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PREVENTING pressure ulcers is "low-tech" health care in an increasingly "high-tech" world where the risk of this malady is rising.
So says Nancy Bergstrom, RN, PhD, chair of a private-expert panel advising a government agency that has just issued a series of recommendations for preventing pressure sores. She is professor of nursing, University of Nebraska Medical Center, Omaha.
More at Risk
Bergstrom notes that, as technological advances prolong the lives of older people and save the lives of trauma victims, the number of those who are at greatest risk of developing pressure ulcers increases.The 13-member panel of physicians with special interests in dermatology, family practice, and geriatrics; nurse practitioners; educators; researchers; and an occupational therapist was called by the Agency for Health Care Policy and Research. The agency is the newest component of the Public Health Service and it called the panel specifically to prepare guidelines for physicians, nurses,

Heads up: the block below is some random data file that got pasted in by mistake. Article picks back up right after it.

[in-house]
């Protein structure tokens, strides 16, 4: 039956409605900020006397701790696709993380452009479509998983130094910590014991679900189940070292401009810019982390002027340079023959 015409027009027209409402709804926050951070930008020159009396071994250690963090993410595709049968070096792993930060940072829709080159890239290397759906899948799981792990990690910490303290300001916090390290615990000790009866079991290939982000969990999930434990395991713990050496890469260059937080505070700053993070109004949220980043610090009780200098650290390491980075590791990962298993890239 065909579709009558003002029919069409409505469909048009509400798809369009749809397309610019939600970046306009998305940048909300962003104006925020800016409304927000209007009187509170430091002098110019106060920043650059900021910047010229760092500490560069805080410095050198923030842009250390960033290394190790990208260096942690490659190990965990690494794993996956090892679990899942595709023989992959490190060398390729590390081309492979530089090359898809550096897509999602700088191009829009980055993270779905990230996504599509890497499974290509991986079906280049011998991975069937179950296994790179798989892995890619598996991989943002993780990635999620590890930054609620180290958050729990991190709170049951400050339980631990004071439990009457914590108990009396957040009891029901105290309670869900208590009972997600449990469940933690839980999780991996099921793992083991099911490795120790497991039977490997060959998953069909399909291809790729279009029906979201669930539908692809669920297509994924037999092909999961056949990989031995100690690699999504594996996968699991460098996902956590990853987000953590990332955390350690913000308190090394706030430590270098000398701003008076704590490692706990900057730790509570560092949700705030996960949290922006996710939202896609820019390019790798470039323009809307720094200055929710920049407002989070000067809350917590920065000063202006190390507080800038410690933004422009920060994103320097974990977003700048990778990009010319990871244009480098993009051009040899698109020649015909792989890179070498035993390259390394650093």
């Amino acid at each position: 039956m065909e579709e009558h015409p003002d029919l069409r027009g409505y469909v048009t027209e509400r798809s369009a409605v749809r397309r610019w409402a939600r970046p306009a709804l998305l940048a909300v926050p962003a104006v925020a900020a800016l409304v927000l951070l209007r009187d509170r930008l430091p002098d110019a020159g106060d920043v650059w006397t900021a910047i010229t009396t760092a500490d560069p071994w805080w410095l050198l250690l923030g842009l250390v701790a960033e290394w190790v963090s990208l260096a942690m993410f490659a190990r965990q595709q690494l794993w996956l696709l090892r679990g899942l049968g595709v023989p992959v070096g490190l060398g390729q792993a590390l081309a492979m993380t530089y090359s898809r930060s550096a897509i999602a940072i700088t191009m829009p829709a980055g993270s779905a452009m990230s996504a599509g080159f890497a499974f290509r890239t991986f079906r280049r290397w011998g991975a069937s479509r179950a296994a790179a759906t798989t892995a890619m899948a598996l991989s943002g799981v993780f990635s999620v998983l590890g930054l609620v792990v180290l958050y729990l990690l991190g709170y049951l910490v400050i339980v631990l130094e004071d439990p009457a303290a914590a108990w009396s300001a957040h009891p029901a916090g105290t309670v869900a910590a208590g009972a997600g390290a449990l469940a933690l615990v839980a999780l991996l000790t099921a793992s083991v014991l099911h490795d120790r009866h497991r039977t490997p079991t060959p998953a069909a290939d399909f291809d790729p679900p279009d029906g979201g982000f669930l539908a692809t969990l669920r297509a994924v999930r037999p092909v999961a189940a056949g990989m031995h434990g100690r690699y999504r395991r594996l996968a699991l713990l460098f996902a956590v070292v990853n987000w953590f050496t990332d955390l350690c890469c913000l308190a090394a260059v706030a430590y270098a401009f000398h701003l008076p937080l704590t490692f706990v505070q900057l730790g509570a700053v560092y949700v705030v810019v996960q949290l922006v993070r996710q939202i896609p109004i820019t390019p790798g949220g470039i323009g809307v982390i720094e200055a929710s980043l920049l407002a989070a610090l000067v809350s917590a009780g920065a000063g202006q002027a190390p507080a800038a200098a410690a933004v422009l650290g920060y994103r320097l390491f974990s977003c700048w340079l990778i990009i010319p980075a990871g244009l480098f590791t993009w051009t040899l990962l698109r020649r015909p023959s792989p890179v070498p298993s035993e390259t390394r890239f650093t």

Marwick C. Recommendations Seek to Prevent Pressure Sores. JAMA. 1992;268(6):700-701. doi:10.1001/jama.1992.03490060020004